The Bryngwyn Path from Tryfan Junction to Moel Tryfan and Waunfawr
Share This: [Sassy_Social_Share]
|9.77 km||337 m|
Calculate the time using Naismith’s Rule and factor in your own pace.
Start and Finish:
Check out the businesses nearby for more places to stay and drink.
Public Transport: Traveline for UK Public Transport
Parking and Post Code for Sat Nav (where applicable):
Check out our Best Mountain Weather Forecast?
The Bryngwyn Path from Tryfan Junction to Moel Tryfan and Waunfawr Route Map and GPX Download
The Bryngwyn Path from Tryfan Junction to Moel Tryfan and Waunfawr Details
While there seems to be an official path from Tryfan Junction up to Bryngwyn and beyond, only the section to Bryngwyn farm is signposted even though there seems to be much more shown on the notice boards and absolutely no information available online – until now.
1 – The route starts in Tryfan Junction on the Welsh Highland Railway – which can be reached from Waunfawr via this route (in either direction). The path is opposite the halt, and is a slate track that’s easy to follow.
2 – The track continues along the disused railway, climbing imperceptibly uphill, with views opening up on the right across to the Menai Straits and Ynys Mon. Within 1.5km, you reach Rhostryfan, along with its huge station sign, so it’s pretty obvious where you are.
3 – Pass through a gate, one of very many on this section and continue through another one across the road. This takes you through the village of Rhostryfan, across the ‘main’ road and then continues behind some houses and you’re out in the country again.
4 – You’ll only cross minor roads now, with another two to be crossed between Rhostryfan and Bryngwyn. There are loads of gates though, and running this section gives you plenty of opportunity for a breather. About half way to Bryngwyn, the slate path peters out and it becomes grassier, with the old railway ballast obvious under foot.
5 – 3.2km from your starting point, you’ll arrive with little fanfare at Bryngwyn. While the map on the signage shows a route all the way to the quarries, nothing is apparent from this point onwards! However, it’s easy enough to follow the quiet country lane uphill to your left, until it joins another minor road, where you turn left and past a converted chapel. You can see the remains of the railway in the tarmac a couple of 100m beyond the house, and a clear track to your right that’s the start of the incline.
6 – Follow the shallow incline, across access land, and it meets the main road at some steps. Climb these to reach the main road, and follow the main road right for a couple of 100m until you see a track and a footpath sign on your left.
7 – Follow the track, and you’ll see the quarries ahead as well as some cottages on the hillside. There’s a track alongside the cottages, but you can follow a permissive path to avoid the cottages at present, which takes you through some fields and out by the next cottage on, where the gate is closed with about 20m worth of rope.
8 – Through the gate, follow the track right and uphill, and after 200m or so, there’s a sharp turn right as a grassy track takes you towards the slate tips. You can follow this path, until the summit tor of Moel Tryfan becomes visible to your left (there’s a building nearby that you may also spot). You can also just set off beforehand as the going is pretty good.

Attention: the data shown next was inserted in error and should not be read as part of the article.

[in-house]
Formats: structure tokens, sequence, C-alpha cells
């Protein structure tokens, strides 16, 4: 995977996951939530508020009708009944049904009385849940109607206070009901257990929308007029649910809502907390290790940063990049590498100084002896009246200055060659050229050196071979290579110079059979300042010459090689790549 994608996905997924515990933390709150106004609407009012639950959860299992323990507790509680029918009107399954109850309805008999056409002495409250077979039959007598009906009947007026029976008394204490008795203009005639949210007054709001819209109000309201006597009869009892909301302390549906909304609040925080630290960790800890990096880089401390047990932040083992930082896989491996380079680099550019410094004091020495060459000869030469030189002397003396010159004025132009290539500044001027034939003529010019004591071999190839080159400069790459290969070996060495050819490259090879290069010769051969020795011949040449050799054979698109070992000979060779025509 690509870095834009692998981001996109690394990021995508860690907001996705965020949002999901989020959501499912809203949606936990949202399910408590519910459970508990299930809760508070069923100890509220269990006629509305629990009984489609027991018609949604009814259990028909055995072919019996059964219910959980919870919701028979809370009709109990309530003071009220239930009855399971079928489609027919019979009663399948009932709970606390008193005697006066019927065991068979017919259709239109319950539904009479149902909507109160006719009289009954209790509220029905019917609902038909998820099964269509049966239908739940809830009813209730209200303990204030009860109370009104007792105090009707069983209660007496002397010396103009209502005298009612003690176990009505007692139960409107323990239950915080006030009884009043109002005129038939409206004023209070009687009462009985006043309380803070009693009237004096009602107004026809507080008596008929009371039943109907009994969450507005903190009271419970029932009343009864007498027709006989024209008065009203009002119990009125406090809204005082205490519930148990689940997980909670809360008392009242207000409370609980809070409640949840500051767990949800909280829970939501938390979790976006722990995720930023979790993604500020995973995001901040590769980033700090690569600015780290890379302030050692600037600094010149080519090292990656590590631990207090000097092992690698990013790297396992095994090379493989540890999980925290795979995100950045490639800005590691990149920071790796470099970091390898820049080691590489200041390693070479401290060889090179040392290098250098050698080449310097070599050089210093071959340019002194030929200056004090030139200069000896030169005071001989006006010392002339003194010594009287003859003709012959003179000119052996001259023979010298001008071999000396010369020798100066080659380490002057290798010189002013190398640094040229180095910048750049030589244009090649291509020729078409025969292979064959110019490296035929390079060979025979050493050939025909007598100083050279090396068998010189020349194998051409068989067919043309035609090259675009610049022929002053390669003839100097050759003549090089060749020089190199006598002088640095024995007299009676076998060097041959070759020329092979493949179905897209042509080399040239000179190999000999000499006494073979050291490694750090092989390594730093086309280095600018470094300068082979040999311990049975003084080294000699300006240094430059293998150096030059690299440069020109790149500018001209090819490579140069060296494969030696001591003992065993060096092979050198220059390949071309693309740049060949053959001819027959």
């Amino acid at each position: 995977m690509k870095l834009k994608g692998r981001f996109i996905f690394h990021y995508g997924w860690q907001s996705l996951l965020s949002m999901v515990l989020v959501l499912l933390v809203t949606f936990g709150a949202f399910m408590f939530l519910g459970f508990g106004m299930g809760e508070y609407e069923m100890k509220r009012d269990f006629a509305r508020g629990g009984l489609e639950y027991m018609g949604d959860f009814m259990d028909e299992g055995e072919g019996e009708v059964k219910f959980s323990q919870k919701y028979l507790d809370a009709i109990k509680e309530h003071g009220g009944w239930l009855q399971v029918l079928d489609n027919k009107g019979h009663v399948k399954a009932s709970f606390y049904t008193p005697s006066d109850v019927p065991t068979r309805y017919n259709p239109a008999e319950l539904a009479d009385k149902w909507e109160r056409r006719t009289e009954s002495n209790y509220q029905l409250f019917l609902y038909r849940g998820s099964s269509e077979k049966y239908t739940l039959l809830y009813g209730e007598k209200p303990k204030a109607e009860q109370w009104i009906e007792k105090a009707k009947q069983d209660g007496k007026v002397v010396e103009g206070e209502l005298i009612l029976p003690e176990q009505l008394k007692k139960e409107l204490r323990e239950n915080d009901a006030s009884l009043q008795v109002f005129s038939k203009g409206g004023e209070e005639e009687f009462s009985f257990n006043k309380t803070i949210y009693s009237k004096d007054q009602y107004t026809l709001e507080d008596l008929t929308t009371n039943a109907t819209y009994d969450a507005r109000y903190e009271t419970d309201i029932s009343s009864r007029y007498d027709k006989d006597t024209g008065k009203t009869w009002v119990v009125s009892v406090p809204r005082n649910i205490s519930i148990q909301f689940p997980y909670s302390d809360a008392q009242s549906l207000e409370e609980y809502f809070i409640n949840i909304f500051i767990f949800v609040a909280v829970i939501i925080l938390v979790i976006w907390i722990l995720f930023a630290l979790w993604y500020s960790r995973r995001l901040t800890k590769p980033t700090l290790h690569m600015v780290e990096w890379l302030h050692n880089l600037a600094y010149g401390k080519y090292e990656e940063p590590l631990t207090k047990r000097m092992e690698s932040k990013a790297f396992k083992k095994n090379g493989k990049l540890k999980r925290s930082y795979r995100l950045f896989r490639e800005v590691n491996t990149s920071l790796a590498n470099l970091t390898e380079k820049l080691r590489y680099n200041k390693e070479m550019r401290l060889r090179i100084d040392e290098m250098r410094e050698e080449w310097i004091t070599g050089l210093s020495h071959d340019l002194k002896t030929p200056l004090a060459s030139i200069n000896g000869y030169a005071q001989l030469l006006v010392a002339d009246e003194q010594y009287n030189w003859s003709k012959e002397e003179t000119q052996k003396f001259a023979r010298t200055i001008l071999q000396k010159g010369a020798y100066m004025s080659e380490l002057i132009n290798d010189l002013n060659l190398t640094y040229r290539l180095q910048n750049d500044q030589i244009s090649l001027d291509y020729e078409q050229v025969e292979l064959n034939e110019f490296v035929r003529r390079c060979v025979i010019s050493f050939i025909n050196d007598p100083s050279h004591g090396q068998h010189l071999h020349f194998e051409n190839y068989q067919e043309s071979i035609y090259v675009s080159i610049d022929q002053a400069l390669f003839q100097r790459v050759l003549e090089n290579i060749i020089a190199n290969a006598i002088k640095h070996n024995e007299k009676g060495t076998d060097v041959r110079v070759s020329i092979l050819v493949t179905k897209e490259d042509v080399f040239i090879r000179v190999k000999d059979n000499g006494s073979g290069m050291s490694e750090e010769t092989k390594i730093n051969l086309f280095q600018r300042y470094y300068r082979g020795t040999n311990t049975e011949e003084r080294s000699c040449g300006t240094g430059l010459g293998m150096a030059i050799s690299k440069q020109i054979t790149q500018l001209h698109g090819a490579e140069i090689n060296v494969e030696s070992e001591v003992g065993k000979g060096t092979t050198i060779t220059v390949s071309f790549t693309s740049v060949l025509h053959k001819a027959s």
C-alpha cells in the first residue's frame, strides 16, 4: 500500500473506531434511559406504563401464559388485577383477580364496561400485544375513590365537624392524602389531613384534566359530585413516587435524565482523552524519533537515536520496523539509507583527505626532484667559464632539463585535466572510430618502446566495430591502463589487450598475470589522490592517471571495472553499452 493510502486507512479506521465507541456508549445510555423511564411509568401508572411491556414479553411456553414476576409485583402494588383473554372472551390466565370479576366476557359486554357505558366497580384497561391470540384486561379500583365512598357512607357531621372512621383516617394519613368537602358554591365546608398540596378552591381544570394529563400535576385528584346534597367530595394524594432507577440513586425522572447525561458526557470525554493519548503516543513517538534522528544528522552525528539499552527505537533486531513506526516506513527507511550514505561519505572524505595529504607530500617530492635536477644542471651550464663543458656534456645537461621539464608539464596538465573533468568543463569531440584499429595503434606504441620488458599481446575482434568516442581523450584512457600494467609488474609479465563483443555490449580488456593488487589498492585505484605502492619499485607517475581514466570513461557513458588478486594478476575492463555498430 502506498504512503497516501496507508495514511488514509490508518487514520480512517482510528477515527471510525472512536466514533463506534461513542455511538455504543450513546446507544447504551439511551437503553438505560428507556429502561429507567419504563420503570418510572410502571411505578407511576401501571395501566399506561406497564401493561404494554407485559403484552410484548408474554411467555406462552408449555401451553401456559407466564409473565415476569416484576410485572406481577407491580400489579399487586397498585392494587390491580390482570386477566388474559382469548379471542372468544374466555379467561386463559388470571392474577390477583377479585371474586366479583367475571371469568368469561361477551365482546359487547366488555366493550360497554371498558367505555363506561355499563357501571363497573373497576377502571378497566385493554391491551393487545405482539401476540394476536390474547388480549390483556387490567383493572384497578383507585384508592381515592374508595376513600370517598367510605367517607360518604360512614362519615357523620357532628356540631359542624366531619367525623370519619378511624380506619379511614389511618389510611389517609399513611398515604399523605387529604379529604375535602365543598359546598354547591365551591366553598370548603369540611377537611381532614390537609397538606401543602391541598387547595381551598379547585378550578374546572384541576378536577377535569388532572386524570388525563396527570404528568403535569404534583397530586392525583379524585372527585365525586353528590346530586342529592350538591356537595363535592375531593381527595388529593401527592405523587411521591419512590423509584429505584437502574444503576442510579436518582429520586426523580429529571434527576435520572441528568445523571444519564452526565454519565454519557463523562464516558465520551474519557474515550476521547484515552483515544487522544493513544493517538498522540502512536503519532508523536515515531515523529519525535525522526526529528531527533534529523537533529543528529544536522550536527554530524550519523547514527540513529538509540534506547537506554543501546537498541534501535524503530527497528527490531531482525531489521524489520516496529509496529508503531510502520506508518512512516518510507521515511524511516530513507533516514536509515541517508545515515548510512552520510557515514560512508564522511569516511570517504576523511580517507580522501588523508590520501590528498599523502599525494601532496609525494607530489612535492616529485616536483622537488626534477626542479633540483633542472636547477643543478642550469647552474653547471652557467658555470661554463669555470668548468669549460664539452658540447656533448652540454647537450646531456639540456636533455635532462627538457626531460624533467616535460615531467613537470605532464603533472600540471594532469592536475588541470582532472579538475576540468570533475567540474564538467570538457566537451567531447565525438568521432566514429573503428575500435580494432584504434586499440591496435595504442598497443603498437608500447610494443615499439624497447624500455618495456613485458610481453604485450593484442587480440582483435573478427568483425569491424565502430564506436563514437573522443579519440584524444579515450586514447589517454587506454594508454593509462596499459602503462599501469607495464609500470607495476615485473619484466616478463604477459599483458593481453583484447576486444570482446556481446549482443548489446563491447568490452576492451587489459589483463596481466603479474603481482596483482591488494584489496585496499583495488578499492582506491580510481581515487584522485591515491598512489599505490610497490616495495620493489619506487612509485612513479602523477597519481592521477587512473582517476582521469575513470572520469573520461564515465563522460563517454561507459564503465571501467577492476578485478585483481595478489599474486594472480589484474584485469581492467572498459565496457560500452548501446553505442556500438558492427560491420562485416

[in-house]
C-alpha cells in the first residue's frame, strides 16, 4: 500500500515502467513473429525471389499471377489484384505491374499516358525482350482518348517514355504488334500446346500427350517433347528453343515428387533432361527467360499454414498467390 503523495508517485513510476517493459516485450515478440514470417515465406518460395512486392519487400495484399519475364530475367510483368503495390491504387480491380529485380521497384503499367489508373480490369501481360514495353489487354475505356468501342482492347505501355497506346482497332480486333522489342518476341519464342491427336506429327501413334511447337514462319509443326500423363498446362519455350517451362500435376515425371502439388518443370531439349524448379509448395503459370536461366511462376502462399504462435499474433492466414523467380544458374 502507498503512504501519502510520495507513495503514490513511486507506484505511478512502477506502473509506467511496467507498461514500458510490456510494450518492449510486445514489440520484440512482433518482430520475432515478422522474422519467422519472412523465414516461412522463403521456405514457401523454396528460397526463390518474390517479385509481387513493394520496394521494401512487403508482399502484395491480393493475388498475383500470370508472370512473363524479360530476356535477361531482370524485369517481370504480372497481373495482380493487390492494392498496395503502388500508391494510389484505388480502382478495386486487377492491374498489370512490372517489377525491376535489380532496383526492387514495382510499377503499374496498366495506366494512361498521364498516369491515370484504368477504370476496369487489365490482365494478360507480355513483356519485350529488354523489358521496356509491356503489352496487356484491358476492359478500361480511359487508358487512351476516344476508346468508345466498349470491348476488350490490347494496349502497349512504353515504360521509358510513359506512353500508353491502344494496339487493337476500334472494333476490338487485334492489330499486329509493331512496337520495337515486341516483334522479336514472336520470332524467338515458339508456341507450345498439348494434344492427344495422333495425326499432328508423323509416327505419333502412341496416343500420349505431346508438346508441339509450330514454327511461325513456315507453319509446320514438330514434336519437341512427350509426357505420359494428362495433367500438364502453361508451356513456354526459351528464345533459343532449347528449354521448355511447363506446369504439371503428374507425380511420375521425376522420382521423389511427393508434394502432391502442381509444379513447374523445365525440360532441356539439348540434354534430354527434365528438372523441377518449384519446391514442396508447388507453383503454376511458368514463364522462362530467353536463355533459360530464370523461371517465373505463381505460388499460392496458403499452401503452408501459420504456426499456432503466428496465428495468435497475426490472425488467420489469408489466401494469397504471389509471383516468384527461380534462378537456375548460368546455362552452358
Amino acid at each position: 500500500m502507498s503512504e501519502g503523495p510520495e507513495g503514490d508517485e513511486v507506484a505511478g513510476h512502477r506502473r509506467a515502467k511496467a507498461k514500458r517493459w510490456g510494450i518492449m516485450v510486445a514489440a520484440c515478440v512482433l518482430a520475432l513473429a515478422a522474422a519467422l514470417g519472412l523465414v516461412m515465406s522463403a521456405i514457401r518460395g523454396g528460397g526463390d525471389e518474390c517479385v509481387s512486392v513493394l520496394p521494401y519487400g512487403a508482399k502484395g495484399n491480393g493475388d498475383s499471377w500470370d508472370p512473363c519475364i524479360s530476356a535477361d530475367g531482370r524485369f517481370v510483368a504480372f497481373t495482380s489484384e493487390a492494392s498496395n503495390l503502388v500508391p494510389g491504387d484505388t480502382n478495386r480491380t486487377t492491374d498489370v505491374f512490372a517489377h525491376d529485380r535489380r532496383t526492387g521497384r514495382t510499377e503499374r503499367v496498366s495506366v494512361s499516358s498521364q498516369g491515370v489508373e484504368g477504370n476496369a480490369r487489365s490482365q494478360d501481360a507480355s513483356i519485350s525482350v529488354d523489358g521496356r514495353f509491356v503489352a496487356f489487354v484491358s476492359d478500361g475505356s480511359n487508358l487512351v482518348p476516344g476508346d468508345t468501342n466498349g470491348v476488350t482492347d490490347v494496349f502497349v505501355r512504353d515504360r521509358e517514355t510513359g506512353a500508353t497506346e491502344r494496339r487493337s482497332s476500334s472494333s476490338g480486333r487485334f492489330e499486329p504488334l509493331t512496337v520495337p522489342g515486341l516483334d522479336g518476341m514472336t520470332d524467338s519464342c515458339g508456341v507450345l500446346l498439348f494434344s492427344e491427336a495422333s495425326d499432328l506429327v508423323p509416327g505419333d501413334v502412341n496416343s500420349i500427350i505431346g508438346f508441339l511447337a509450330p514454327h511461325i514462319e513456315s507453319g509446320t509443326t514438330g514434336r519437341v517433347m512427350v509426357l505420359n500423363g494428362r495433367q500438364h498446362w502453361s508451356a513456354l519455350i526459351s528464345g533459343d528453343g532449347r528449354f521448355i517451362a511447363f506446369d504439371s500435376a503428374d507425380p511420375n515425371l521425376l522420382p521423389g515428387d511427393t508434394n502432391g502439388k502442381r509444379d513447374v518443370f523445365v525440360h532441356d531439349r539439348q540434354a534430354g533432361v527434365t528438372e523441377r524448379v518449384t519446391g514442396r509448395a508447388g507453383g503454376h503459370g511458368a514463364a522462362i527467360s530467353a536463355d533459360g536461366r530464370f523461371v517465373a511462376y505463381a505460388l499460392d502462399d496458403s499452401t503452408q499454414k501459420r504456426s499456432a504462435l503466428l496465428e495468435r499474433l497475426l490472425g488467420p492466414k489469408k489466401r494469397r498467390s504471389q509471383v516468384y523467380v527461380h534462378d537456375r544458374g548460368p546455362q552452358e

9 – The view from Moel Tryfan is impressive for the 427m of altitude it boasts. Not only that, but the summit has some easy scrambling as well (if you look for it) with a gully ascending the summit from the Western approach.
10- Head off NE, along easy grassy slopes before crossing the track and then hopefully, finding the proper track in the heather across to Moel Smytho. This section can be tricky in the mist as there are so many possible routes, but try and spot some posts with red caps that look like giant matches, as they mark the route towards Waun, but are rather sparse. They also mark the way in the opposite direction, so ensure you head North!
11 – The track to Moel Smytho is heathery and can be wet, but not overly boggy. Moel Smytho is nothing more than a bump at the edge of the moor, but is a fairly worthwhile viewpoint. The path is very obvious down, and you need to be heading for the path across the wall at SH519 580 which descends clearly down through some fields, woodland and finally a minor road, which you take right to the station at Waunfawr.
10b Head off Moel Tryfan to the NW, down a steep track and a quarry track to Rhosgadfan. Turn right along the main road, past some council houses, ignoring the junction up past the bus stop, but taking the next right hand junction which you can then follow to Waunfawr across the moors but ignoring further junctions and following the road as if you were driving. There are also signposts, and the road becomes a minor lane beyond the village.
11b follow the track from Moel Smytho to the minor road instead, following it downhill and taking a bridleway to your left and down hill. This brings you on a green track, which if you take left will bring you to Tryfan Junction in a couple of Kilometres. Just make sure you turn right at SH500 589, which can be easily missed for a farm track if you’re not careful. I you miss it, you’ll cross a bridge over the WHR just after, which is a good indication to turn around.
Dave also established Walk up Snowdon, Walk up Scafell Pike and Walk up Ben Nevis just to mention a few.
Latest posts by Dave Roberts (see all)
- Keen Men’s Venture Leather WP Boot Review - September 29, 2019
- Best Walks from Castleton and Hope in the Peak District - September 15, 2019
- Keen Men’s Karraig Boot Review - June 14, 2019
Share This: [Sassy_Social_Share]